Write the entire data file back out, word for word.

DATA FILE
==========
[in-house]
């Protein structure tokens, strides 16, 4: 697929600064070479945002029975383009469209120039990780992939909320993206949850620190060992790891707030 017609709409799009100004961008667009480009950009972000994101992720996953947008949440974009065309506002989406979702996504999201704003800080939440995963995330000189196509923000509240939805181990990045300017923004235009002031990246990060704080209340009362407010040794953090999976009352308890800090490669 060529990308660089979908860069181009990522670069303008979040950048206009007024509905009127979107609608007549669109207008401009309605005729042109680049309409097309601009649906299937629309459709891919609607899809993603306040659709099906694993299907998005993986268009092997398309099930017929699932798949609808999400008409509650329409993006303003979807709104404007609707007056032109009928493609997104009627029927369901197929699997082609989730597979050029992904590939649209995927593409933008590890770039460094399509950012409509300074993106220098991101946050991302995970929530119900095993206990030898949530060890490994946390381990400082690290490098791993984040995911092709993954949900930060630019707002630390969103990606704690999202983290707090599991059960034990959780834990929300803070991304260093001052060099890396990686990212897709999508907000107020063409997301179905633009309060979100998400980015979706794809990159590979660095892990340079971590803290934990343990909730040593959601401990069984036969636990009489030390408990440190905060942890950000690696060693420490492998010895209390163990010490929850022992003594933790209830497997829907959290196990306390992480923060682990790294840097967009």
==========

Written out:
[in-house]
């Protein structure tokens, strides 16, 4: 697929600064070479945002029975383009469209120039990780992939909320993206949850620190060992790891707030 017609709409799009100004961008667009480009950009972000994101992720996953947008949440974009065309506002989406979702996504999201704003800080939440995963995330000189196509923000509240939805181990990045300017923004235009002031990246990060704080209340009362407010040794953090999976009352308890800090490669 060529990308660089979908860069181009990522670069303008979040950048206009007024509905009127979107609608007549669109207008401009309605005729042109680049309409097309601009649906299937629309459709891919609607899809993603306040659709099906694993299907998005993986268009092997398309099930017929699932798949609808999400008409509650329409993006303003979807709104404007609707007056032109009928493609997104009627029927369901197929699997082609989730597979050029992904590939649209995927593409933008590890770039460094399509950012409509300074993106220098991101946050991302995970929530119900095993206990030898949530060890490994946390381990400082690290490098791993984040995911092709993954949900930060630019707002630390969103990606704690999202983290707090599991059960034990959780834990929300803070991304260093001052060099890396990686990212897709999508907000107020063409997301179905633009309060979100998400980015979706794809990159590979660095892990340079971590803290934990343990909730040593959601401990069984036969636990009489030390408990440190905060942890950000690696060693420490492998010895209390163990010490929850022992003594933790209830497997829907959290196990306390992480923060682990790294840097967009």